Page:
Robert F. Bukaty/AP

The city's primary snow dump is so tall it could run afoul of Federal Aviation Administration safety guidelines.

What's another 8 to 10 inches of snowfall for a city that's already removed 1 million cubic yards of snow?

Portland, Maine, has bested all its recent records for snow this winter. The city has received 80 inches of snow so far, the Associated Press reports, more than three feet above normal. All of that snow adds up.

In fact, the city's primary snow dump has grown so high that it is close to meeting limits set by the Federal Aviation Administration.

A snow dump on Congress Street, a site near the Portland International Jetport, is now so tall that it could potentially interfere with planes taking off and landing if it were to grow any higher.

Bangor Daily News reports that the city is capping its frosty rampart wall at 40 feet. The FAA limit for snow height near an airport is based on a formula that accounts for the distance between the runway and the snowbank. This formula actually permits a wall of snow as high as 56 feet, but building much higher than the current wall would require a lot of maneuvering space for bulldozers and other heavy equipment.

According to the report, Portland officials aren't yet considering dumping the snow into the ocean, a strategy that northeastern cities like Boston are mulling. Dumping snow into the water is a problem: Salt from the roads might nudge the salinity of Boston's harbor upward, for example, and it would introduce a lot of pollution.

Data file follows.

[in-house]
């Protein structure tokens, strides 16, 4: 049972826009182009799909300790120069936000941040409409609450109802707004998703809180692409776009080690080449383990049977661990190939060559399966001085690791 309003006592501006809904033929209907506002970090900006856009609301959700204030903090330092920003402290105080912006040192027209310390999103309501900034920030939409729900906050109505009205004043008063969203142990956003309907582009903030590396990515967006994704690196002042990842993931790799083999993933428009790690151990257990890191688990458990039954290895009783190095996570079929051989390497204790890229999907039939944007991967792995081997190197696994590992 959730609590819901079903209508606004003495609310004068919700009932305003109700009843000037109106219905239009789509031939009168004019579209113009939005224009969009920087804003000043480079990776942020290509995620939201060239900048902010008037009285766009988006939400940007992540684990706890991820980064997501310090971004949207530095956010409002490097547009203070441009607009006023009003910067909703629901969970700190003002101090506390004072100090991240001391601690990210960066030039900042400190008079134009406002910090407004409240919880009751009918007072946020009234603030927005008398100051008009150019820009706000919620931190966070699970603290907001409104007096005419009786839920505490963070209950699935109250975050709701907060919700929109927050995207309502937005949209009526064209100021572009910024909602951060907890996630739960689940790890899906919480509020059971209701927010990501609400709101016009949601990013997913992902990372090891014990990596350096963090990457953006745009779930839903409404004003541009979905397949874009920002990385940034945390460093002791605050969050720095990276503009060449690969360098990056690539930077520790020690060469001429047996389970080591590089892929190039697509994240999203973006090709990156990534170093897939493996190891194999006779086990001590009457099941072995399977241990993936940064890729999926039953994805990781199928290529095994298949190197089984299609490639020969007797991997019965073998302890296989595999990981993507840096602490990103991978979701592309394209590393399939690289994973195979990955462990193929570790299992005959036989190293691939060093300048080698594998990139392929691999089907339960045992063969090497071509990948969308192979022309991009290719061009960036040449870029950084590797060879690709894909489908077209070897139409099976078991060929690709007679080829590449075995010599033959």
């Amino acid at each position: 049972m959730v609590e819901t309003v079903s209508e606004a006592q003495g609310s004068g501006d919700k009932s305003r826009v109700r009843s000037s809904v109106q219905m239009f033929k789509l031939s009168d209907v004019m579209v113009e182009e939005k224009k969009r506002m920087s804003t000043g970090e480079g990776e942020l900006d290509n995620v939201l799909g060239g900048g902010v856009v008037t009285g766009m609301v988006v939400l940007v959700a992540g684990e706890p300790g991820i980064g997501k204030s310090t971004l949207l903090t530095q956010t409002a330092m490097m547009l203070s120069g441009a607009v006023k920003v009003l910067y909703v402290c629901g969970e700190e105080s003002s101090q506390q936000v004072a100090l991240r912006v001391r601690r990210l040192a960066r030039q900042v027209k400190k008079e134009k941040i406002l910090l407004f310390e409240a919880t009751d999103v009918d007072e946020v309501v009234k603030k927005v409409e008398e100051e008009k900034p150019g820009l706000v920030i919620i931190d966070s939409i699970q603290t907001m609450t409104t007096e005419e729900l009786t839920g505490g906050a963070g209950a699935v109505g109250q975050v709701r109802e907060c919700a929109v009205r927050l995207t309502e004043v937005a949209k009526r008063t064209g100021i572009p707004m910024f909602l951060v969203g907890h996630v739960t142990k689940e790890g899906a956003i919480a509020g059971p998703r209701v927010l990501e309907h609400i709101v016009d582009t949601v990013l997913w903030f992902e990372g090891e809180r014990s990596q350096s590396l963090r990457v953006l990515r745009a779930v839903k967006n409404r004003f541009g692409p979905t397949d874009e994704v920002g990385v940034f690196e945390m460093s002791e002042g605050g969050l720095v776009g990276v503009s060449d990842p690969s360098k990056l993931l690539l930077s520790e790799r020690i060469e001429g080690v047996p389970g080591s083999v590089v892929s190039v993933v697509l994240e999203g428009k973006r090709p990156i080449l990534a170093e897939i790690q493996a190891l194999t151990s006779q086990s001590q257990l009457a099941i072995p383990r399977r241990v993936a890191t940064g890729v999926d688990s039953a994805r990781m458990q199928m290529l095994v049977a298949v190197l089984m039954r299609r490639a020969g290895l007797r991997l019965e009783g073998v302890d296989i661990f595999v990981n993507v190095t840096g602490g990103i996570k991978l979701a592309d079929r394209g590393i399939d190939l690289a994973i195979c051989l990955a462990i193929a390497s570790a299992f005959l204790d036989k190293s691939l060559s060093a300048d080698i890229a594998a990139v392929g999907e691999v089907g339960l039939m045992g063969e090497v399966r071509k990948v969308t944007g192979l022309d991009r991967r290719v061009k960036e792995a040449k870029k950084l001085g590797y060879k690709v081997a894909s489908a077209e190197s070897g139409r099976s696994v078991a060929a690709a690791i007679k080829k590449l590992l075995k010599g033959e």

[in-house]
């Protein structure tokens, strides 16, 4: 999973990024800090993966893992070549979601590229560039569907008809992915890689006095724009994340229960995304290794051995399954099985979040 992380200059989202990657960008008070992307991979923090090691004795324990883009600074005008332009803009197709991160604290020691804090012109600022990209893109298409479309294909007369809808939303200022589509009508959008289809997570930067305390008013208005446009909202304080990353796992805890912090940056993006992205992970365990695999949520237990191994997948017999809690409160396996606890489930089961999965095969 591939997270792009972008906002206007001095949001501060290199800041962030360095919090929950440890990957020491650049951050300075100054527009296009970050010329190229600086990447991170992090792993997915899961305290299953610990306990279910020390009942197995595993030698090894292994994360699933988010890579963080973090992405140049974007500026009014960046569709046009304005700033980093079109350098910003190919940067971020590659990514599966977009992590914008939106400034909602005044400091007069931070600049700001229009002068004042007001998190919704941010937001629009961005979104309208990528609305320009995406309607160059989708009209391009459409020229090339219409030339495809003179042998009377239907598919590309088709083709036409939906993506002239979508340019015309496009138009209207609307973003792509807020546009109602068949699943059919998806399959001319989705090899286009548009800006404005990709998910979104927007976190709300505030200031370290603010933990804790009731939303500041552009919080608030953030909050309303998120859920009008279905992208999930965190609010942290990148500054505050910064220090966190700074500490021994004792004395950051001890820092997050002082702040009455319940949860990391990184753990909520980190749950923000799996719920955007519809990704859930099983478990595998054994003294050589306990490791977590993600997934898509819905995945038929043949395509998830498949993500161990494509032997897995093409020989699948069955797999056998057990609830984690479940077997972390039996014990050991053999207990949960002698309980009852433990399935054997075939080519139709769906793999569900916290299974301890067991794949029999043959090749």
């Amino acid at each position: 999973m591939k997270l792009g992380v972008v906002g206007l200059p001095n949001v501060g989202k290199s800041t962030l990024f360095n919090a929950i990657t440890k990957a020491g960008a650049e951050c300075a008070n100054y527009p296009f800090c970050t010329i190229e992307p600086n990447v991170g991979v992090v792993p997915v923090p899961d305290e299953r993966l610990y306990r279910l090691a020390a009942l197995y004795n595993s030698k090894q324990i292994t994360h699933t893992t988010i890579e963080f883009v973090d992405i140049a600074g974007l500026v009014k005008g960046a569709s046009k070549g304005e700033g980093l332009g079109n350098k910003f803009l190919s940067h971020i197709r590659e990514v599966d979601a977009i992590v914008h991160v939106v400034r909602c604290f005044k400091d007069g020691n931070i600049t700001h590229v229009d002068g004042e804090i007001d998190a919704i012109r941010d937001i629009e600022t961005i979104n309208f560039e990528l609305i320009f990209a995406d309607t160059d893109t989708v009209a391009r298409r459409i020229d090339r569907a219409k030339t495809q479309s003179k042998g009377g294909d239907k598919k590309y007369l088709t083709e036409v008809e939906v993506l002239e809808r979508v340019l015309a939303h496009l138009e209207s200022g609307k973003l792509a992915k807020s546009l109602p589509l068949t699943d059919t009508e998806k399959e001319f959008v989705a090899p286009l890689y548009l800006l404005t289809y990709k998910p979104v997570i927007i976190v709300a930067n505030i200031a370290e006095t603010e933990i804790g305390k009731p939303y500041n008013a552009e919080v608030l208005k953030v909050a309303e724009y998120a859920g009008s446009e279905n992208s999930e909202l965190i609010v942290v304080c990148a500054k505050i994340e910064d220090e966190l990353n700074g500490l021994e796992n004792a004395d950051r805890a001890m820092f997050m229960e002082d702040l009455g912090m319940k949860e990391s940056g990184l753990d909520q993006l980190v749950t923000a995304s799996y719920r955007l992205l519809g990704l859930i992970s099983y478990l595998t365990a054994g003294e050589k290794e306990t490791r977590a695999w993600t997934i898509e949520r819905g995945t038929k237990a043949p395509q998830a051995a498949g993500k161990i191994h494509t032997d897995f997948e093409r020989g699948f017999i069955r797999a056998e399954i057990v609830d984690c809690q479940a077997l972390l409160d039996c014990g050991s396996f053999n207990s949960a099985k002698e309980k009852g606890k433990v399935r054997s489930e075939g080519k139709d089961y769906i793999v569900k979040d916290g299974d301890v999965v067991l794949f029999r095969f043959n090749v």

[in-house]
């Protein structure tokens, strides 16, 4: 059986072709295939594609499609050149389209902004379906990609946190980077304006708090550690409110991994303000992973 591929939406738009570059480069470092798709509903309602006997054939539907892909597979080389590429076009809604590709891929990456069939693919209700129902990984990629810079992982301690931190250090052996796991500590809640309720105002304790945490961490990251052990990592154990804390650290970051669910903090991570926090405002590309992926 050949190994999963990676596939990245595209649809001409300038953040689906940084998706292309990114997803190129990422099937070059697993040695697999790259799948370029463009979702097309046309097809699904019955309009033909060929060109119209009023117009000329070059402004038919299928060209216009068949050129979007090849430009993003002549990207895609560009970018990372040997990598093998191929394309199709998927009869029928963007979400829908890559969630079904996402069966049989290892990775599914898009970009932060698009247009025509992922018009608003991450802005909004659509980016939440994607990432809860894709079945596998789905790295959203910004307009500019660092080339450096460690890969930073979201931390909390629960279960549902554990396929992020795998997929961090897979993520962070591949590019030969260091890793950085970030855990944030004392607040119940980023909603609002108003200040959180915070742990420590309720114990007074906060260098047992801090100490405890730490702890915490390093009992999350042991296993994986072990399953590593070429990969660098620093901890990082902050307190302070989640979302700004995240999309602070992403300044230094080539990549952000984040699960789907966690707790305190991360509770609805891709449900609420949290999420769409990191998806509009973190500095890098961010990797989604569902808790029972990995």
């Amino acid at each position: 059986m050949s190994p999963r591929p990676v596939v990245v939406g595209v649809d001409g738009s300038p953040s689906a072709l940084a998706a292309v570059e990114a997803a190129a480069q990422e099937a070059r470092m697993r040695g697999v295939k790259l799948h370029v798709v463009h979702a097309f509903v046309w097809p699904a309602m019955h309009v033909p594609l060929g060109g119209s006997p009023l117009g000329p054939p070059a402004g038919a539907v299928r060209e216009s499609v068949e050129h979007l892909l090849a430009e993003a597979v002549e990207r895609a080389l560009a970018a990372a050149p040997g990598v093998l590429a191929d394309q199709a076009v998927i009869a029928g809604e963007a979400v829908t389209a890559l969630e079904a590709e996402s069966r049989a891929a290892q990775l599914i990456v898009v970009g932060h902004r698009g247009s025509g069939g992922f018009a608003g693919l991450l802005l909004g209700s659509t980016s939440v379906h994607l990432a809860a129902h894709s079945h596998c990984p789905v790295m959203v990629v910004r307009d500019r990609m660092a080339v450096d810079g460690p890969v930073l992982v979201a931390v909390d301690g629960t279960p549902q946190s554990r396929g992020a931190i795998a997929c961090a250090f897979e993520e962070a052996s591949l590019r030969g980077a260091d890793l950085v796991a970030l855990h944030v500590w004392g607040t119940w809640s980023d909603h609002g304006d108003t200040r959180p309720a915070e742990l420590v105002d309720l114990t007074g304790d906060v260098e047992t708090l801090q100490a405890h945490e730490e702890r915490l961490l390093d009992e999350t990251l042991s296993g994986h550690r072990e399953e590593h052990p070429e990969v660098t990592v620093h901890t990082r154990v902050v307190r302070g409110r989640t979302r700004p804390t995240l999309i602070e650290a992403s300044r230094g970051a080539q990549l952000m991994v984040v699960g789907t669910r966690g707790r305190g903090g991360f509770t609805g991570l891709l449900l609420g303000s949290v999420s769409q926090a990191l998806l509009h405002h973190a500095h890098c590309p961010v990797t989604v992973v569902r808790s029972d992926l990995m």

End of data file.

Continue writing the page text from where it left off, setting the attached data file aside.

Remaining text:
Things aren't yet so dire for Portland. The city is building a new snow dump on Riverside Street, a site that it's never needed to use before. On the bright side, should White Walkers start wandering down from Quebec over the next few weeks, Portland's got a wall worthy of Game of Thrones.

About the Author

Most Popular

  1. Homes in Amsterdam are pictured.
    Equity

    Amsterdam's Plan: If You Buy a Newly Built House, You Can't Rent It Out

    In an effort to make housing more affordable, the Dutch capital is crafting a law that says anyone who buys a newly built home must live in it themselves.

  2. In this image from "No Small Plans," a character makes his way to the intersection of State and Madison Streets in 1928 Chicago.
    Stuff

    Drawing Up an Urban Planning Manual for Chicago Teens

    The graphic novel No Small Plans aims to empower the city’s youth through stories about their neighborhoods.

  3. Equity

    How Poor Americans Get Exploited by Their Landlords

    American landlords derive more profit from renters in low-income neighborhoods, researchers Matthew Desmond and Nathan Wilmers find.

  4. A woman walking outside in Minneapolis in January 2014.
    Environment

    Climate Change Will Not Make Us Nicer

    A recent study found that people who grow up in places with mild weather are more agreeable and outgoing. What does that mean in a world of climate extremes?

  5. Equity

    Why Can’t We Close the Racial Wealth Gap?

    A new study says that income inequality, not historic factors, feeds the present-day gulf in wealth between white and black households.